If you go to HR or L&D conferences frequently or just check Twitter and LinkedIn, you will often hear that L&D is out of sync or behind the times. The truth is a bit more nuanced, L&D simply has to do more today to be successful.
Thanks to digital disruption and the explosion of information, people can build their knowledge at any time, in any format. And that’s exactly what they do. Nearly 85% of people surveyed said they learn things for work by searching online at least once a week. Nearly 70% learn from peers or by reading articles and blogs every week, and 53% learn weekly from videos. So the most forward thinking organizations are capitalizing on both self service and formal training.
Image from Degreeds How the Workforce Learns in 2017
The transformation to modernization starts with thinking, investing and working differently.
We’ve heard things like the LMS is dead, but we don’t believe learning management systems are going away anytime soon. The problem is that LMS’ aren’t actually designed to empower learning, they’re built to manage it. It says so right there in the name.
That distinction seems to be why dissatisfaction is common. The biggest complaint, according to Brandon Hall Group (Brandon Hall Group, Research Summary: LMS Trends 2015, 2015), is the “ability to meet future needs.” Prettier interfaces and easier reporting are not enough. What today’s workers really want — and businesses really need — is a way to connect all our learning experiences in a way that’s simple and accessible.
Those experiences are mean something different for each person and can include everything from courses, people, practice, video, feedback, articles, failing, searching, podcasts, and classes.
The problem is that most of the tools or places where those things happen don’t communicate with other systems, so getting a holistic view of the skills achieved or even a solid understanding of what has taken place is nearly impossible.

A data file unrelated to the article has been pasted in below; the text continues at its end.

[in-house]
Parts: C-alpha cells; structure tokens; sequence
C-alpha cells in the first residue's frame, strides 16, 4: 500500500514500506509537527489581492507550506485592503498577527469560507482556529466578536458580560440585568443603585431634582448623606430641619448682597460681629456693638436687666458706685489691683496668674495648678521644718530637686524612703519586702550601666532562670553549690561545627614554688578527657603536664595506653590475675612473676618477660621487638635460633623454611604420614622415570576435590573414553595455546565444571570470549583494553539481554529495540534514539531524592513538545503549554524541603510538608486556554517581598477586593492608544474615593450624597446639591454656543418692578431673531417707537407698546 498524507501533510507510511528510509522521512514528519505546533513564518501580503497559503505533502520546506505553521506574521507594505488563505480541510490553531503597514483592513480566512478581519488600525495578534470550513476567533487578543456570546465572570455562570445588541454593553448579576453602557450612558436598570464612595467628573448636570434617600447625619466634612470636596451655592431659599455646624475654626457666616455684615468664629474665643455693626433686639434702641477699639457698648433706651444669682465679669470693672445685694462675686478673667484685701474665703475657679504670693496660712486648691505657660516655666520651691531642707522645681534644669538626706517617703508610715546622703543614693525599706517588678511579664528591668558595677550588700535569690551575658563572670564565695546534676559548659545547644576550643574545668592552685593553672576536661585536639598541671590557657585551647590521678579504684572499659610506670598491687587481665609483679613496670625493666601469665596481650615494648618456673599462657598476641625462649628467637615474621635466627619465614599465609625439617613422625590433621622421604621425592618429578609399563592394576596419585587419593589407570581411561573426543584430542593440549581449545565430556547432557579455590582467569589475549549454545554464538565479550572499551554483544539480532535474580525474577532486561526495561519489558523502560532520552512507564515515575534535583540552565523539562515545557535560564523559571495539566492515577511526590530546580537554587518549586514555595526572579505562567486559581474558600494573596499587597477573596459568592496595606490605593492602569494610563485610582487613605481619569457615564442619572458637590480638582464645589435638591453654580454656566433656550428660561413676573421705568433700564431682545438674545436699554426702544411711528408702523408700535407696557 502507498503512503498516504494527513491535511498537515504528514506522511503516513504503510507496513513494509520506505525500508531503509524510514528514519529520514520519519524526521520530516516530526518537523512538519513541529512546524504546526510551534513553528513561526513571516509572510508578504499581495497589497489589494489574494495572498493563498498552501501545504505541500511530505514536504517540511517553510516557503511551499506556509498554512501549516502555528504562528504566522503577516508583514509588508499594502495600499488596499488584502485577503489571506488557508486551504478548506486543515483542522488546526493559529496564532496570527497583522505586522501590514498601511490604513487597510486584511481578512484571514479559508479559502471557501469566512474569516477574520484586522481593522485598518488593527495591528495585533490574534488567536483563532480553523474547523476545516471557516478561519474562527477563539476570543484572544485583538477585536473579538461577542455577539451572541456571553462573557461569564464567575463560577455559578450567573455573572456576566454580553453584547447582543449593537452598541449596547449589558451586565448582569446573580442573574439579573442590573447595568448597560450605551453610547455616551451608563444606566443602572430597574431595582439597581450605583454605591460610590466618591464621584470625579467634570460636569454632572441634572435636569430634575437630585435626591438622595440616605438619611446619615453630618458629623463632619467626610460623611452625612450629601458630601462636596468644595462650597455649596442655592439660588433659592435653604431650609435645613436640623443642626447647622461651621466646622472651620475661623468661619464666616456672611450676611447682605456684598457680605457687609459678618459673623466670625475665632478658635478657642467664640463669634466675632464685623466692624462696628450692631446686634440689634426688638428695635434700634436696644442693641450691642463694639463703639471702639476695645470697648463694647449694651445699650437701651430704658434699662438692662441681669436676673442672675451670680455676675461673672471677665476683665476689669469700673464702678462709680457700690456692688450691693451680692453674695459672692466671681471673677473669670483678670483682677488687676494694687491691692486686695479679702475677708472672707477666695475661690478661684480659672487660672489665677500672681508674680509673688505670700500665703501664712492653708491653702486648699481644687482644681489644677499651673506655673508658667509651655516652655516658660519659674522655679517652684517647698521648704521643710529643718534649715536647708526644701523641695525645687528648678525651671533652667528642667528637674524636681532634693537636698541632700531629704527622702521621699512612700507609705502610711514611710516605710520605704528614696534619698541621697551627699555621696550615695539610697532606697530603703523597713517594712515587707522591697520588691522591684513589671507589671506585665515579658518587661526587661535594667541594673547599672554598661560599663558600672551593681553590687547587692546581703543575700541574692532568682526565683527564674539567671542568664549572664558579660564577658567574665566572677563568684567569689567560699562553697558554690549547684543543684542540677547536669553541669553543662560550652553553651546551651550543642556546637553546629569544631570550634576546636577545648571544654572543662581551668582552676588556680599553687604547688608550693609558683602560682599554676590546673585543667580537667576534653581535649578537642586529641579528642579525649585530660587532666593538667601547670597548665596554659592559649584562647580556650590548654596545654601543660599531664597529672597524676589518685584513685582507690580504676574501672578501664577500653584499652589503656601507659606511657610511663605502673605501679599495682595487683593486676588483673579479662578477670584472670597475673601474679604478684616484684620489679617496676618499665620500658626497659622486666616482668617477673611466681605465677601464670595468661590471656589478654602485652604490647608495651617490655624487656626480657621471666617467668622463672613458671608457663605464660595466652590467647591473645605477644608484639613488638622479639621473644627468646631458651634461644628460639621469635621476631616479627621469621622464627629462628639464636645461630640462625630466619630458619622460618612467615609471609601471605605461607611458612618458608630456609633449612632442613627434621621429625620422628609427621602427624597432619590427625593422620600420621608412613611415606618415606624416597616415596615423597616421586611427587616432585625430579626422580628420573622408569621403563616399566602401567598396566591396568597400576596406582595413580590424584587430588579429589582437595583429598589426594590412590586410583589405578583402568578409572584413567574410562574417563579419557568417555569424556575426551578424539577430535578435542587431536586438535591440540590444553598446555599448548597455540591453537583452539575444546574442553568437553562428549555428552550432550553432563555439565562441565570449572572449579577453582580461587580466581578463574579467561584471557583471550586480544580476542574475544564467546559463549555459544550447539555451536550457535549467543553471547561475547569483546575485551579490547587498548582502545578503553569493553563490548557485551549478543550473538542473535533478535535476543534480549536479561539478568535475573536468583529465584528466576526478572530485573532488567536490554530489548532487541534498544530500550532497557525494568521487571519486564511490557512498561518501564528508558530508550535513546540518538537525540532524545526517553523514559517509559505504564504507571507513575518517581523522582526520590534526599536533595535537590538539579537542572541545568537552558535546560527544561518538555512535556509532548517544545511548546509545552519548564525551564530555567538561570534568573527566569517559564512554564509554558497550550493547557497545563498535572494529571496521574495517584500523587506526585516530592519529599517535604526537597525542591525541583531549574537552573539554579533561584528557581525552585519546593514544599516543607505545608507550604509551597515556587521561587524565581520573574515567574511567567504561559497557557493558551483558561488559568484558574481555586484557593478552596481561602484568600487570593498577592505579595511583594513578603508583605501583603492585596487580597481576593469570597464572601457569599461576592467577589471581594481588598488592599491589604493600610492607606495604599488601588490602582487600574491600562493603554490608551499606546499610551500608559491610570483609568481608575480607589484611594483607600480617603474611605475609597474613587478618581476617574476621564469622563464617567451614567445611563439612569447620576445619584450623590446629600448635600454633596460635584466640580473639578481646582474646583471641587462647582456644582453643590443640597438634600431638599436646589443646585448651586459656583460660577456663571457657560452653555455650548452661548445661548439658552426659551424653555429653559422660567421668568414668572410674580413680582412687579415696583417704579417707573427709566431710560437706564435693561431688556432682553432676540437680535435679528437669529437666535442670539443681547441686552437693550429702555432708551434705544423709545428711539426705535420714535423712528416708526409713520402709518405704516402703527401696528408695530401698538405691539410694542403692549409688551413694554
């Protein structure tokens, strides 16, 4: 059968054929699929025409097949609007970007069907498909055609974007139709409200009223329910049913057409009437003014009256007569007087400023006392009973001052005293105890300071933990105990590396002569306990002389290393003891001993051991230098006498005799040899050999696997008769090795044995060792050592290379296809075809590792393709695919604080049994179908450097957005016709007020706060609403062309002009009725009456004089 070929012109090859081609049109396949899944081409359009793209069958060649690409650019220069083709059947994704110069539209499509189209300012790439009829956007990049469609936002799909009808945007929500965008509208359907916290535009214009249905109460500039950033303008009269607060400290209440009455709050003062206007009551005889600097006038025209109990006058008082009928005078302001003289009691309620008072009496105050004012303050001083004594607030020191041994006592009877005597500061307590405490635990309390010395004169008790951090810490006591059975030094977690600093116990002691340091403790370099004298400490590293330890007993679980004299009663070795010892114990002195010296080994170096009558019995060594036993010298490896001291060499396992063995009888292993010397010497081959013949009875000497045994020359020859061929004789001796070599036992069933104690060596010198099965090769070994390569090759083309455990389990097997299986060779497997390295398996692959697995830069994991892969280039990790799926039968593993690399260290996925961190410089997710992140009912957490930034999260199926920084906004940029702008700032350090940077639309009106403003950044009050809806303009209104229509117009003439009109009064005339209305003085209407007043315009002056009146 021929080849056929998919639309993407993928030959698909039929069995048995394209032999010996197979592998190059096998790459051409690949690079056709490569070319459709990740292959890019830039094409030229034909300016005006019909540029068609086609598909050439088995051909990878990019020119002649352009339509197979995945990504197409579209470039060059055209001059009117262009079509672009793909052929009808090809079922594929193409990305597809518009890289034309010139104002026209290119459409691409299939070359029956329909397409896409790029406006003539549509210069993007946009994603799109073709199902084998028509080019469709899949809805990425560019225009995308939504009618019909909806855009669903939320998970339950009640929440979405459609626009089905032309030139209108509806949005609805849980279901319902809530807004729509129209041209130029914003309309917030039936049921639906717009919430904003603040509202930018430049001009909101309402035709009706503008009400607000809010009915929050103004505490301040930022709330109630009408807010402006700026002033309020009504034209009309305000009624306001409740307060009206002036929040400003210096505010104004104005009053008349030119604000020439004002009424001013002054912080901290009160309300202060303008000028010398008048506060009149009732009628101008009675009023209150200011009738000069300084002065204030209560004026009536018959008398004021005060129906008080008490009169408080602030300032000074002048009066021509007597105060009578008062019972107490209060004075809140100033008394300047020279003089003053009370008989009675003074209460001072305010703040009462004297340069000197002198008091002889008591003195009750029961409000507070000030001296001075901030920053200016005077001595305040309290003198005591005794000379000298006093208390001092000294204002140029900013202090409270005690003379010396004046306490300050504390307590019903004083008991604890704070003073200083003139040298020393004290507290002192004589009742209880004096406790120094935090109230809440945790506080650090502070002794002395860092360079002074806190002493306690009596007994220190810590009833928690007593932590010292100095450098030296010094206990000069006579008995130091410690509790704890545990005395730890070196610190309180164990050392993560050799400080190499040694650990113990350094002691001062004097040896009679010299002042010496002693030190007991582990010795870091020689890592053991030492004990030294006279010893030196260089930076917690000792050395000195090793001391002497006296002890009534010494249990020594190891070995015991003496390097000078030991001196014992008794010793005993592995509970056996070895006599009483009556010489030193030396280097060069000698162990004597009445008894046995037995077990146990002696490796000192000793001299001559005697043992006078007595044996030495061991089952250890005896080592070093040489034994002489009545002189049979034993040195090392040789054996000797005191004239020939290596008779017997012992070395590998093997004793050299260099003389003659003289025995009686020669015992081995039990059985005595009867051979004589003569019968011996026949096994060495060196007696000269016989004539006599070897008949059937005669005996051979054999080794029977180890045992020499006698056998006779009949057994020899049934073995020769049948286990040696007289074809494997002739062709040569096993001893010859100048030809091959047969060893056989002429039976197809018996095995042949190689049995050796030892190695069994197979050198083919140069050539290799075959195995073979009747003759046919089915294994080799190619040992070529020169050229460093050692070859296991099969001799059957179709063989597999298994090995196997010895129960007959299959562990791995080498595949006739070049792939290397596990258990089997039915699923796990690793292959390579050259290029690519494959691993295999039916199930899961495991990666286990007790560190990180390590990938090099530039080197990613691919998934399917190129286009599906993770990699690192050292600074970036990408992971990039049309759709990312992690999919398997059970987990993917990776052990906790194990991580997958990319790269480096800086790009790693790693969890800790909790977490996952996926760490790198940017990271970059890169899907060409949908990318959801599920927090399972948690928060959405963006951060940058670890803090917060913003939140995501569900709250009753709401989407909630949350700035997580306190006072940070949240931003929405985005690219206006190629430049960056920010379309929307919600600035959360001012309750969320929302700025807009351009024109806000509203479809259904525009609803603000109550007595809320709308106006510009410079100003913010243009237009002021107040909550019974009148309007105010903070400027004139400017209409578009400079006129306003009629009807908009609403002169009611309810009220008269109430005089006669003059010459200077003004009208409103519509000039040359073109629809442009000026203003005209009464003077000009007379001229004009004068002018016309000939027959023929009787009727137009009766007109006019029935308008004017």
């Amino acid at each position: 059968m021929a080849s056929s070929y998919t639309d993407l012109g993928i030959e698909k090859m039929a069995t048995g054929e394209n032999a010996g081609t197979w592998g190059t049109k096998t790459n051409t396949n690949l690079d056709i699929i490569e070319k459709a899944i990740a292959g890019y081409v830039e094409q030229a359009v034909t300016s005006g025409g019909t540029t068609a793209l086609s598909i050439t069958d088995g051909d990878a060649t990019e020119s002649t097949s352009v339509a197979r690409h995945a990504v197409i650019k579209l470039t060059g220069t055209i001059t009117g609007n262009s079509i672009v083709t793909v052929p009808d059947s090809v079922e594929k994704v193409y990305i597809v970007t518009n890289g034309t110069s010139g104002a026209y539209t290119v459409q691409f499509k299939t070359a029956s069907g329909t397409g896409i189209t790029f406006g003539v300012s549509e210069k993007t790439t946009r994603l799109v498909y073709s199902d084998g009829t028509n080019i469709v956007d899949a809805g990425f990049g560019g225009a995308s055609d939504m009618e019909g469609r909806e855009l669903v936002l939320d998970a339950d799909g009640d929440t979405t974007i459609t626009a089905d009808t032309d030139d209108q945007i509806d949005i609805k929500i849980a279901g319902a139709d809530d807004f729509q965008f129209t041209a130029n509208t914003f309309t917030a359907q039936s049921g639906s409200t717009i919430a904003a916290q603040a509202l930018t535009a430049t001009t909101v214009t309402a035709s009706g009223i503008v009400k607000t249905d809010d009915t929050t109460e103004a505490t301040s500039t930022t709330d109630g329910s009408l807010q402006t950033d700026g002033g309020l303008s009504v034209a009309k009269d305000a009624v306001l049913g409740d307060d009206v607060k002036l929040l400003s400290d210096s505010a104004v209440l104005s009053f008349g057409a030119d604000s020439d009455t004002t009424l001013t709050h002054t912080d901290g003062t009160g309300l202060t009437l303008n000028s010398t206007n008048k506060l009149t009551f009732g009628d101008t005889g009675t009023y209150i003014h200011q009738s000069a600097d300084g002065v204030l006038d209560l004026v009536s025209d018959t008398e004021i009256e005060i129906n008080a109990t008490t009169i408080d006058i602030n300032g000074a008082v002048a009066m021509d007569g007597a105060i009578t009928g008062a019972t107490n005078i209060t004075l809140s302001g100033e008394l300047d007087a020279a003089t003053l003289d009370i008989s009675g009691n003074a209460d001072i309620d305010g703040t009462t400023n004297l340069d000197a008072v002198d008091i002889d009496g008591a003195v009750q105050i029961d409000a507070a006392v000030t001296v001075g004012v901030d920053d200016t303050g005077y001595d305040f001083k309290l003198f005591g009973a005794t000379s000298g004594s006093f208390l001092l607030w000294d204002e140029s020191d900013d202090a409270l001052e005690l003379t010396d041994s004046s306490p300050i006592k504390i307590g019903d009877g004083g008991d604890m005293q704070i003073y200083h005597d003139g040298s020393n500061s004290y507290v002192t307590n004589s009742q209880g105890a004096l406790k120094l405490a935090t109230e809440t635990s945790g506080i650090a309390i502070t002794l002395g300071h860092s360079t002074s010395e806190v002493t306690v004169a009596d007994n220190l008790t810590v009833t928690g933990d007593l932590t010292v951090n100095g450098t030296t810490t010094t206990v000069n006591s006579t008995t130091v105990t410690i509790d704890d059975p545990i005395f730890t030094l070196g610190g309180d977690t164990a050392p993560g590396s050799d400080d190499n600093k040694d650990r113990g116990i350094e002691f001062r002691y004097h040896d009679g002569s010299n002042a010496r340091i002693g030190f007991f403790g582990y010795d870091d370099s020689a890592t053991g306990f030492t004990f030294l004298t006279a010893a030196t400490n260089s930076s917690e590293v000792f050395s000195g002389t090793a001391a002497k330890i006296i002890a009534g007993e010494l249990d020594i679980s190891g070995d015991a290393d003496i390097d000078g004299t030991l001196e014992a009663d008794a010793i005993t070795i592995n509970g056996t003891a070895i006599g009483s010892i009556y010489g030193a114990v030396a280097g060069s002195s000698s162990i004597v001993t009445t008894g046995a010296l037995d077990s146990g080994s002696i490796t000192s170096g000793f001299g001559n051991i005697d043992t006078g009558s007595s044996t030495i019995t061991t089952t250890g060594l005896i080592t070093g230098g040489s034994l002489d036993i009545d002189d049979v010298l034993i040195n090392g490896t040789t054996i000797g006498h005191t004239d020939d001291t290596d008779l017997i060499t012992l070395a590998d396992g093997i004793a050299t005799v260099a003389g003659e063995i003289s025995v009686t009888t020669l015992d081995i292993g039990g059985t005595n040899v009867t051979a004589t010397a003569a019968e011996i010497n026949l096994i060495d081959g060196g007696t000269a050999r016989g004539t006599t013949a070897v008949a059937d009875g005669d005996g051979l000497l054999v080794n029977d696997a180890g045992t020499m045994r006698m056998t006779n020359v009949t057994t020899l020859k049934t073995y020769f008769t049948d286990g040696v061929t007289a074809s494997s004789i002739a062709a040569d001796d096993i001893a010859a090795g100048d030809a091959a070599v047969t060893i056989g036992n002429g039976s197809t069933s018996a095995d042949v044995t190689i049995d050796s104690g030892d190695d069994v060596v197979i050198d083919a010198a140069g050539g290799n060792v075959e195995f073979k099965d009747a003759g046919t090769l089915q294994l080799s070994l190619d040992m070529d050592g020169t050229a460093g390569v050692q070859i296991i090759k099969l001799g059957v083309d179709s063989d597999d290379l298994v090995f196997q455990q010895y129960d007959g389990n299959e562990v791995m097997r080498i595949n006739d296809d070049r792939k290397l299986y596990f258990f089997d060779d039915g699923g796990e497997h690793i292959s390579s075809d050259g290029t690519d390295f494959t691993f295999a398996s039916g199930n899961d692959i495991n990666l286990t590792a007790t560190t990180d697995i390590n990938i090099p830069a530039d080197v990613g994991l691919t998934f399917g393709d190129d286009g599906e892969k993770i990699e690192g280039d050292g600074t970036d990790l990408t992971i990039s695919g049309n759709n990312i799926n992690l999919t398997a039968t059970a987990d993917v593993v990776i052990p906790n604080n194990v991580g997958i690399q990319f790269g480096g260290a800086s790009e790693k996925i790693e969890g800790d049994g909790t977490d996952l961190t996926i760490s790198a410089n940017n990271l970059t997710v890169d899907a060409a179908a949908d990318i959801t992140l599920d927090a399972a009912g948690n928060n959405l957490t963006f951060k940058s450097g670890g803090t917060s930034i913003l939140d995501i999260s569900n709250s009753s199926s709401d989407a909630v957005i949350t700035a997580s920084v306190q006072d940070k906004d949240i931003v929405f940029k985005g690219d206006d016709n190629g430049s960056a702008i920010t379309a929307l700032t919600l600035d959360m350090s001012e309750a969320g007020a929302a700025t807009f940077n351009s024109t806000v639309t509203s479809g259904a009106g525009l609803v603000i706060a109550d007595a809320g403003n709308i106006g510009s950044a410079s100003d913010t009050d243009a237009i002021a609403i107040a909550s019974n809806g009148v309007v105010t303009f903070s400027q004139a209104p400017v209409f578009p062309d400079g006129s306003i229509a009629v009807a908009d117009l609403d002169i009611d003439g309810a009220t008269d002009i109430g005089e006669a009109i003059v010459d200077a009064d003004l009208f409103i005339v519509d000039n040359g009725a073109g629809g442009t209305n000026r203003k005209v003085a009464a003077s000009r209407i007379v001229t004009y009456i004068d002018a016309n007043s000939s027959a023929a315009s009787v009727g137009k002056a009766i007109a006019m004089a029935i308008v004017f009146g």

This is what the technology ecosystems at forward-thinking organizations looks like: an intelligent network of tools, content, systems, people and data all working together to empower your workforce to learn better, faster and more cost-effectively.
Image from Degreed Innovator’s Guide, 2017
So what can learning organizations do?
ATD data says nearly 60% of workers’ skill sets don’t match their companies’ markets, strategies or business models. And eight-in-10 CEOs tell PwC this lack of expertise is a serious threat to their growth. All in, according to CEB research, as much as 70 cents of every dollar invested in learning is wasted; it’s irrelevant, redundant or unused.
It’s pretty clear, one size doesn’t fit most, so why are L&D orgs designing and delivering for efficiency and standardization?
It is not enough to train people to do existing jobs. We need to build totally new skills while we continuously upgrade and rebuild old ones. So the most advanced L&D teams are building resilient, agile, and innovative workforces. And they’re pairing data with technology to create the conditions for continuous learning: diverse, always-on, and precision-targeted at business and individual skills gaps.
Many are on the same page — two of every three L&D leaders are looking for new solutions to transform their people and their organizations. But the sea of vendors is vast, and crowded with over 1,000 systems and tools out there for all kinds of learning right now.
The new way to make learning work embraces the power of “and.” Courses and informal. Provided and self service. Video and podcast. Peers and mentors. And it’s all formatted in a continuous learning experiences that empowers, not just manages.
About the Author
David Blake is the Co-founder & Executive Chairman of Degreed. In 2012, co-founders David Blake and Eric Sharp started Degreed with the mission to ‘Jailbreak the Degree.’ Inspired by JFK’s Rice University speech, they set out to take on a big, audacious goal–not because it is easy, but because it is hard. Since then, the company has grown to over 3 million users worldwide who believe there is no single path to expertise.